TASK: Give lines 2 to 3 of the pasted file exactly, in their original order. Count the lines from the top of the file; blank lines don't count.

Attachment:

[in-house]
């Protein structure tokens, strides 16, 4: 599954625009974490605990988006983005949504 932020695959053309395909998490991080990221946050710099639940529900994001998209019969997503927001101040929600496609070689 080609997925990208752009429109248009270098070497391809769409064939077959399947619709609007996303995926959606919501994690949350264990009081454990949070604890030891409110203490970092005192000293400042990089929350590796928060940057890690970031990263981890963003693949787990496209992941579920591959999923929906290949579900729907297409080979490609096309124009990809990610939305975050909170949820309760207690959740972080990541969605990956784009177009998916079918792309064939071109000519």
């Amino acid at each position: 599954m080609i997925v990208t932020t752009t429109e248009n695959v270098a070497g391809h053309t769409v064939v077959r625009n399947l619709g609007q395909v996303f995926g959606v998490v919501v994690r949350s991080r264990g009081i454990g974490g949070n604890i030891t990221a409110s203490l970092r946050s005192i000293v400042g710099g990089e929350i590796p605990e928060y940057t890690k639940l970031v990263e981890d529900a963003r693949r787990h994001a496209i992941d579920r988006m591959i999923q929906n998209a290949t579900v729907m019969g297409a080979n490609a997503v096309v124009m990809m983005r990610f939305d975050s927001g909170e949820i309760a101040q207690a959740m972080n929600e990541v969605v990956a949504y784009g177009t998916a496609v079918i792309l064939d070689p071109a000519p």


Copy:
């Protein structure tokens, strides 16, 4: 599954625009974490605990988006983005949504 932020695959053309395909998490991080990221946050710099639940529900994001998209019969997503927001101040929600496609070689 080609997925990208752009429109248009270098070497391809769409064939077959399947619709609007996303995926959606919501994690949350264990009081454990949070604890030891409110203490970092005192000293400042990089929350590796928060940057890690970031990263981890963003693949787990496209992941579920591959999923929906290949579900729907297409080979490609096309124009990809990610939305975050909170949820309760207690959740972080990541969605990956784009177009998916079918792309064939071109000519």
């Amino acid at each position: 599954m080609i997925v990208t932020t752009t429109e248009n695959v270098a070497g391809h053309t769409v064939v077959r625009n399947l619709g609007q395909v996303f995926g959606v998490v919501v994690r949350s991080r264990g009081i454990g974490g949070n604890i030891t990221a409110s203490l970092r946050s005192i000293v400042g710099g990089e929350i590796p605990e928060y940057t890690k639940l970031v990263e981890d529900a963003r693949r787990h994001a496209i992941d579920r988006m591959i999923q929906n998209a290949t579900v729907m019969g297409a080979n490609a997503v096309v124009m990809m983005r990610f939305d975050s927001g909170e949820i309760a101040q207690a959740m972080n929600e990541v969605v990956a949504y784009g177009t998916a496609v079918i792309l064939d070689p071109a000519p």